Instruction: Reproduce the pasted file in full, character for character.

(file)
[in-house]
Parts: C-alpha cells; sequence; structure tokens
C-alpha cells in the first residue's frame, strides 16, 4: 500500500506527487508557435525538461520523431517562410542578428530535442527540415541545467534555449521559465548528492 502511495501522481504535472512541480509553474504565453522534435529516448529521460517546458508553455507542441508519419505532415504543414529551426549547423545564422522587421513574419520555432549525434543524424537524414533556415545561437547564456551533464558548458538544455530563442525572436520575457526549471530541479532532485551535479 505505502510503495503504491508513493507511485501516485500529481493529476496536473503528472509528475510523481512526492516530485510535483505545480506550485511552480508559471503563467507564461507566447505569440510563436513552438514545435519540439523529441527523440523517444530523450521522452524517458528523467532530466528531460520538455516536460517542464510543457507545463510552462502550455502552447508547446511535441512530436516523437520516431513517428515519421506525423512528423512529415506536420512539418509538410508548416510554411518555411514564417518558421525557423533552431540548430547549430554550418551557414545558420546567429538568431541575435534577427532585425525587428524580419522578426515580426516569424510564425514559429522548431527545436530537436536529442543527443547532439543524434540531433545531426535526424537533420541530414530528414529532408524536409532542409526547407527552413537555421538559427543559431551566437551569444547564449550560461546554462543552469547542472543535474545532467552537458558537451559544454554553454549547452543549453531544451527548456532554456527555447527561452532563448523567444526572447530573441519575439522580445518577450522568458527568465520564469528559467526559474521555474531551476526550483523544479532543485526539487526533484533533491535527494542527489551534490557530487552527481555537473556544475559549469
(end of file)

[in-house]
Parts: C-alpha cells; sequence; structure tokens
C-alpha cells in the first residue's frame, strides 16, 4: 500500500506527487508557435525538461520523431517562410542578428530535442527540415541545467534555449521559465548528492 502511495501522481504535472512541480509553474504565453522534435529516448529521460517546458508553455507542441508519419505532415504543414529551426549547423545564422522587421513574419520555432549525434543524424537524414533556415545561437547564456551533464558548458538544455530563442525572436520575457526549471530541479532532485551535479 505505502510503495503504491508513493507511485501516485500529481493529476496536473503528472509528475510523481512526492516530485510535483505545480506550485511552480508559471503563467507564461507566447505569440510563436513552438514545435519540439523529441527523440523517444530523450521522452524517458528523467532530466528531460520538455516536460517542464510543457507545463510552462502550455502552447508547446511535441512530436516523437520516431513517428515519421506525423512528423512529415506536420512539418509538410508548416510554411518555411514564417518558421525557423533552431540548430547549430554550418551557414545558420546567429538568431541575435534577427532585425525587428524580419522578426515580426516569424510564425514559429522548431527545436530537436536529442543527443547532439543524434540531433545531426535526424537533420541530414530528414529532408524536409532542409526547407527552413537555421538559427543559431551566437551569444547564449550560461546554462543552469547542472543535474545532467552537458558537451559544454554553454549547452543549453531544451527548456532554456527555447527561452532563448523567444526572447530573441519575439522580445518577450522568458527568465520564469528559467526559474521555474531551476526550483523544479532543485526539487526533484533533491535527494542527489551534490557530487552527481555537473556544475559549469